Katie Mitchell’s new production of Thomas Heywood’s 1603 domestic tragedy is a radical reworking of the piece. The play is relocated to the late 1910s. The inter-war years are a favourite of Mitchell’s, with The Pains of Youth, The Seagull, and Waves being set or moved into that era. It’s the shocked aftermath of war; there’s a fundamental shift of power to the middle class; it’s the period of High Modernism. And this production finds parts of all of that in this play.
There are two parallel stories - an aristocratic woman forced into a loveless marriage to save the estate and a middle-class woman shamed when he extra-marital affair is discovered - and Mitchell has interwoven these even more intricately than did Heywood. There are parallels between the two stories both in narrative terms and, in this production, visually. In particular, Mitchell has created a series of movement sequences that punctuate the action, in which the two women, like ghosts wander through the bustle of their homes, apparently unnoticed by the staff (in the aristocratic case) or just moved about like a chattel (in the middle-class home). The two women only meet at the end of the play, but even then Mitchell keeps most of the width of the stage between them. The aristocratic Susan, watching Anne die at the end of the play having starved herself in misery (or protest - the Suffragettes come to mind strongly here), keeps her distance. Why? Perhaps because she clings to the class distance between them - or perhaps because the dying Susan represents a horrifying image of the consequences of sexual self-assertion that she dare not approach. (The play ends, sententiously, with John Frankford announcing his dead wife’s epitaph: ‘Here lies she whom her husband’s kindness kill’d’. In this production, Susan says it - a horrified realisation that prevents the line focusing on the man’s self-knowledge and forgiveness and keeps the semiotic energy of the play circulating between the women.)
Class is really hard at work here. The stage visually is divided in two, left and right. On stage right is the grand entrance hall of an aristocratic country house; on the left, is the hallway and sitting room of a suburban middle-class house. (The lefthand part of the stage reminded me very strongly of the set for Season’s Greetings...) The suburban home is all brightly painted and bustling; the country house is shabby, old-fashioned, faded, a large crack in the ceiling, damp peeling the paint, the brick rotting beneath the surface. The two homes are paralleled visually in a number of ways; chandelier vs. lampshade, arch and rose window vs. fanlight; double vs. single doors; rugs vs. carpets; metalwork vs wooden bannisters; stone vs wooden staircase. There appear to be far too many servants in Suburbia but far too few in the Country. This may also be the point to remark - as many have remarked - that the set is sensationally good; the stone staircase of the manor house sweeping emptily down the centre-right of the stage. At one haunting moment the curtains on each side billow out, but in different directions...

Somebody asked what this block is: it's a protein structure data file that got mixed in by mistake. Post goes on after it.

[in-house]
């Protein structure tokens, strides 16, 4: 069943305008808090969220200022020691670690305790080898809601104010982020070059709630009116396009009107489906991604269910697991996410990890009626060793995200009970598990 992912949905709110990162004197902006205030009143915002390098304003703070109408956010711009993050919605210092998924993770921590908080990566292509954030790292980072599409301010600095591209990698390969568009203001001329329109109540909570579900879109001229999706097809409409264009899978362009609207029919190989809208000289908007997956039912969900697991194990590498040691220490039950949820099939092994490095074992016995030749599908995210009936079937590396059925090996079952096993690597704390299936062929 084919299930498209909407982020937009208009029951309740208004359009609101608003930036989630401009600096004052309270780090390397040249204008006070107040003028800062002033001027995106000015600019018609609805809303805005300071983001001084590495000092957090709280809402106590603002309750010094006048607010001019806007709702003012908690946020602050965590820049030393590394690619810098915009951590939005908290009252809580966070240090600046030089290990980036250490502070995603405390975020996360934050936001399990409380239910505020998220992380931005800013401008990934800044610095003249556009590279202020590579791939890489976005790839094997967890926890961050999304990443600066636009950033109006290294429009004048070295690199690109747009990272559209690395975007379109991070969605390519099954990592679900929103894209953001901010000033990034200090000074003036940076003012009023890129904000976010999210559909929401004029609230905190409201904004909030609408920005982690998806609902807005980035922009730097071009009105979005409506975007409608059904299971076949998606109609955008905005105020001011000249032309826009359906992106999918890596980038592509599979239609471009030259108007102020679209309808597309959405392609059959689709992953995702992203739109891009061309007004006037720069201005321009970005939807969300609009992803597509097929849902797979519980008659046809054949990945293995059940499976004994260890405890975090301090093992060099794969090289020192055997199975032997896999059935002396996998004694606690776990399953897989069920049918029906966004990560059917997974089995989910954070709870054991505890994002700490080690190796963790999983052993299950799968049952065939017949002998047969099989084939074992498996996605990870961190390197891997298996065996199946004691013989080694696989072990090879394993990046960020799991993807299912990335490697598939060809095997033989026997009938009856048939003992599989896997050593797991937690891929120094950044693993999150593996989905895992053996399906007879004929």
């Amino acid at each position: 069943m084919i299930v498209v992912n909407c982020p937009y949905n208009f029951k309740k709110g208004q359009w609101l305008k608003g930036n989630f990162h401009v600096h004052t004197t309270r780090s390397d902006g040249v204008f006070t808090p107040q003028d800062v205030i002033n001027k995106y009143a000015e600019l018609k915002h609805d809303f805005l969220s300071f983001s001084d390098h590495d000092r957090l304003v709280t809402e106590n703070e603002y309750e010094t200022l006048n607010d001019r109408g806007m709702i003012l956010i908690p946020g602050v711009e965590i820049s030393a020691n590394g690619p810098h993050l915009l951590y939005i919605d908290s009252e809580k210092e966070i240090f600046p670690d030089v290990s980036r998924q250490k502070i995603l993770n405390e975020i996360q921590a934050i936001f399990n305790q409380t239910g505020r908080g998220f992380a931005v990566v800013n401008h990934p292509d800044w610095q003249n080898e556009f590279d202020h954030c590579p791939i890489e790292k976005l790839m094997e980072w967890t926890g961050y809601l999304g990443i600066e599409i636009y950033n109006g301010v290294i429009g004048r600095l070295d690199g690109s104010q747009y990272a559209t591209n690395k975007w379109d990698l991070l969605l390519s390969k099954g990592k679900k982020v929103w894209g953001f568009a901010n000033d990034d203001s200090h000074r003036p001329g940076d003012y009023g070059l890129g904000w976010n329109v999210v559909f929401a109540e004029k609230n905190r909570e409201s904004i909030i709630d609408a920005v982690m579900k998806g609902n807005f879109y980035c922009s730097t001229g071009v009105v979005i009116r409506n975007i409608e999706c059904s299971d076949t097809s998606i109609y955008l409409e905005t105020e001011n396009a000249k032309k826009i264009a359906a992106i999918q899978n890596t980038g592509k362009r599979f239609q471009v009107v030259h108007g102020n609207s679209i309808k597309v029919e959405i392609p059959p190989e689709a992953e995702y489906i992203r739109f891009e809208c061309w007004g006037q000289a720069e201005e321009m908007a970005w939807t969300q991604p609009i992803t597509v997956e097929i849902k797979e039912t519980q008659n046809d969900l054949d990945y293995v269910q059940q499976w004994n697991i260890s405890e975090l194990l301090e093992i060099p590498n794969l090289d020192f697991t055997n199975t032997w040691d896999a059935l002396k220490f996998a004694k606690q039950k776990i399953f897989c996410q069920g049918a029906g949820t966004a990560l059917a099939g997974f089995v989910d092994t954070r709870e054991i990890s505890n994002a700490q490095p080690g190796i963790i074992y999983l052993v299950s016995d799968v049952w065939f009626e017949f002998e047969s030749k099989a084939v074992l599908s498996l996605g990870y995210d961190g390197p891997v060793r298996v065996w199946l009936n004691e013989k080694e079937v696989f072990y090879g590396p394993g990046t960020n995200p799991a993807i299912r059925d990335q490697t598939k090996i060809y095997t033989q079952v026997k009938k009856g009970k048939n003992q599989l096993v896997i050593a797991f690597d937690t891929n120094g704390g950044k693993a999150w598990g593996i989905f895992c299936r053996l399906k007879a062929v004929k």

This distinction between the two plots in terms of class certainly changes the emphasis of the original, since the class conditions of 1919 are very different from those in 1603. But this is one of the first ordinary domestic dramas (alongside near-contemporaneous pieces like A Yorkshire Tragedy and Arden of Faversham) and it dwells on simple, almost cosy things like dinner, a game of cards, people having to go off to work. The Frankford plot certainly lends itself to a middle-class setting, while the emphasis on good name and estate that drives the Mountford plot suggests the peerage. What the transposition does, rather brilliantly, is allow the aristocratic shenanigans to become images of deep moral decadence. In the ‘original’, Sir Francis Acton falls immediately in love with Susan, tries various devious ways of trapping her into marriage, but then has a conversion to goodliness, pays off all their debts with no strings attached, and thus allows Susan to enter freely into marriage with him. Here, it becomes yet another piece of financial settlement and Susan is still passed between her brother and the predatory Knight like a bargaining point. We see around her the decaying home and it is all the more clear that her sacrifice is in vain.
The production is two hours long. This has provoked the usual bleating about Mitchell’s disregard for the audience (in fact, it seemed to be an engaged and attentive audience when I saw it). It is emotionally quite cool, but while some have found that unengaging, it seemed to me a production that places sexual trauma at its heart. There was a frozen horror waiting in the play and it can’t be denied that John Frankford’s decision to humiliate his wife in front of the entire household is cruelty above and beyond. Mitchell also includes a ‘wedding night’ scene in which we see, almost wordlessly, Anne, creeping painfully downstairs, having had sex for the first time, blood on her nightdress. Sex in this production is traumatic. But note too that the play is structured in a number of short scenes, cutting between the two locations. Also, while the play might have been more sensational, lingering on the infidelity, in fact it concentrates on the married couple. It’s the play which behaves coolly to its characters.
It’s a revelation of a production.